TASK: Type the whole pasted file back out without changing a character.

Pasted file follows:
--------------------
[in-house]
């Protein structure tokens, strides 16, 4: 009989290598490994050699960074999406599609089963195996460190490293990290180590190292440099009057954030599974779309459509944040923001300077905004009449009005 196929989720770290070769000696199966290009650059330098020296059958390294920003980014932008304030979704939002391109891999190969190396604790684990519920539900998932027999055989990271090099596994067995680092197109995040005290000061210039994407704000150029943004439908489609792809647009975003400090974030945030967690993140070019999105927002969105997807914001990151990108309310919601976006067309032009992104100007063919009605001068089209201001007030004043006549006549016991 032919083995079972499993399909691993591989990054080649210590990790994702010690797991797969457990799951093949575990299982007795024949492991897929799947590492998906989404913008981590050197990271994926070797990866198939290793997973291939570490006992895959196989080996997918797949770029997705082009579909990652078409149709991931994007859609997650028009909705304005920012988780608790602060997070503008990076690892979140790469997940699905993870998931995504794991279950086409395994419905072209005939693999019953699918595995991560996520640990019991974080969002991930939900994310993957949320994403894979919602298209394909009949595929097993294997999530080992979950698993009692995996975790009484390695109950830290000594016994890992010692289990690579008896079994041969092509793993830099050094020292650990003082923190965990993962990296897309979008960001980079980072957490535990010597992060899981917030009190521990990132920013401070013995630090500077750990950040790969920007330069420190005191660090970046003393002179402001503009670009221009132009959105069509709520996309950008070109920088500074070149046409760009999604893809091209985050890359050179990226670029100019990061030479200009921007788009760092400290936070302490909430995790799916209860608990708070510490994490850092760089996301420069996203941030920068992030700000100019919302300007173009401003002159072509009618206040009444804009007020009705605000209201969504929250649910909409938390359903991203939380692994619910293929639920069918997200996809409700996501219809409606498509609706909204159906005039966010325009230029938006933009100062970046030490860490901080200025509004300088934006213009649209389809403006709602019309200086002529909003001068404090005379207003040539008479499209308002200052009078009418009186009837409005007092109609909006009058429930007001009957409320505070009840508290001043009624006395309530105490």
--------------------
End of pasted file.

[in-house]
């Protein structure tokens, strides 16, 4: 009989290598490994050699960074999406599609089963195996460190490293990290180590190292440099009057954030599974779309459509944040923001300077905004009449009005 196929989720770290070769000696199966290009650059330098020296059958390294920003980014932008304030979704939002391109891999190969190396604790684990519920539900998932027999055989990271090099596994067995680092197109995040005290000061210039994407704000150029943004439908489609792809647009975003400090974030945030967690993140070019999105927002969105997807914001990151990108309310919601976006067309032009992104100007063919009605001068089209201001007030004043006549006549016991 032919083995079972499993399909691993591989990054080649210590990790994702010690797991797969457990799951093949575990299982007795024949492991897929799947590492998906989404913008981590050197990271994926070797990866198939290793997973291939570490006992895959196989080996997918797949770029997705082009579909990652078409149709991931994007859609997650028009909705304005920012988780608790602060997070503008990076690892979140790469997940699905993870998931995504794991279950086409395994419905072209005939693999019953699918595995991560996520640990019991974080969002991930939900994310993957949320994403894979919602298209394909009949595929097993294997999530080992979950698993009692995996975790009484390695109950830290000594016994890992010692289990690579008896079994041969092509793993830099050094020292650990003082923190965990993962990296897309979008960001980079980072957490535990010597992060899981917030009190521990990132920013401070013995630090500077750990950040790969920007330069420190005191660090970046003393002179402001503009670009221009132009959105069509709520996309950008070109920088500074070149046409760009999604893809091209985050890359050179990226670029100019990061030479200009921007788009760092400290936070302490909430995790799916209860608990708070510490994490850092760089996301420069996203941030920068992030700000100019919302300007173009401003002159072509009618206040009444804009007020009705605000209201969504929250649910909409938390359903991203939380692994619910293929639920069918997200996809409700996501219809409606498509609706909204159906005039966010325009230029938006933009100062970046030490860490901080200025509004300088934006213009649209389809403006709602019309200086002529909003001068404090005379207003040539008479499209308002200052009078009418009186009837409005007092109609909006009058429930007001009957409320505070009840508290001043009624006395309530105490």